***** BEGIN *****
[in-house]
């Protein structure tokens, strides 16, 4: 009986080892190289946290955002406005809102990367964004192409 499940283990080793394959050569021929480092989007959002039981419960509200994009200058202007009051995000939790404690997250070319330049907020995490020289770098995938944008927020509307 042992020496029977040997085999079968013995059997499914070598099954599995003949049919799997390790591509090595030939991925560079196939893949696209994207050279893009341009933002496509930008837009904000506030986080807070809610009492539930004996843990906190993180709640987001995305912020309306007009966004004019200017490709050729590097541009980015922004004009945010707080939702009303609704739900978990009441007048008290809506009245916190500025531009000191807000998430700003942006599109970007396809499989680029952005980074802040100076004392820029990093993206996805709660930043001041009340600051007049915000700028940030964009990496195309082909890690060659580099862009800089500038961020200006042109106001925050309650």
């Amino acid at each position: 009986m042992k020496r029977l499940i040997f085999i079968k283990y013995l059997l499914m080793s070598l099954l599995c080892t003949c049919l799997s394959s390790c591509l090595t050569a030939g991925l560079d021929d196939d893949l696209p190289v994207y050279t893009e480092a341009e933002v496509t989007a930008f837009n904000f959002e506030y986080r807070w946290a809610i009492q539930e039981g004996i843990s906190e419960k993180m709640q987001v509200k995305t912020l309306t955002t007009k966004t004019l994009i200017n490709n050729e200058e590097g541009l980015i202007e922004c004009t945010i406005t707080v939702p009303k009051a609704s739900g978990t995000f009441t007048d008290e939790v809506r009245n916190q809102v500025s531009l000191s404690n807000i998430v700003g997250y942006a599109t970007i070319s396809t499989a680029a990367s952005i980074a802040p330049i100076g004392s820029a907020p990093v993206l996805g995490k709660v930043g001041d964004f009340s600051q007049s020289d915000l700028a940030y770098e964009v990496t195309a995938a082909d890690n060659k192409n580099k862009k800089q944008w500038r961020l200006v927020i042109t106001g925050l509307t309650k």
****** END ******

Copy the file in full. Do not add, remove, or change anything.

[in-house]
């Protein structure tokens, strides 16, 4: 009986080892190289946290955002406005809102990367964004192409 499940283990080793394959050569021929480092989007959002039981419960509200994009200058202007009051995000939790404690997250070319330049907020995490020289770098995938944008927020509307 042992020496029977040997085999079968013995059997499914070598099954599995003949049919799997390790591509090595030939991925560079196939893949696209994207050279893009341009933002496509930008837009904000506030986080807070809610009492539930004996843990906190993180709640987001995305912020309306007009966004004019200017490709050729590097541009980015922004004009945010707080939702009303609704739900978990009441007048008290809506009245916190500025531009000191807000998430700003942006599109970007396809499989680029952005980074802040100076004392820029990093993206996805709660930043001041009340600051007049915000700028940030964009990496195309082909890690060659580099862009800089500038961020200006042109106001925050309650």
């Amino acid at each position: 009986m042992k020496r029977l499940i040997f085999i079968k283990y013995l059997l499914m080793s070598l099954l599995c080892t003949c049919l799997s394959s390790c591509l090595t050569a030939g991925l560079d021929d196939d893949l696209p190289v994207y050279t893009e480092a341009e933002v496509t989007a930008f837009n904000f959002e506030y986080r807070w946290a809610i009492q539930e039981g004996i843990s906190e419960k993180m709640q987001v509200k995305t912020l309306t955002t007009k966004t004019l994009i200017n490709n050729e200058e590097g541009l980015i202007e922004c004009t945010i406005t707080v939702p009303k009051a609704s739900g978990t995000f009441t007048d008290e939790v809506r009245n916190q809102v500025s531009l000191s404690n807000i998430v700003g997250y942006a599109t970007i070319s396809t499989a680029a990367s952005i980074a802040p330049i100076g004392s820029a907020p990093v993206l996805g995490k709660v930043g001041d964004f009340s600051q007049s020289d915000l700028a940030y770098e964009v990496t195309a995938a082909d890690n060659k192409n580099k862009k800089q944008w500038r961020l200006v927020i042109t106001g925050l509307t309650k």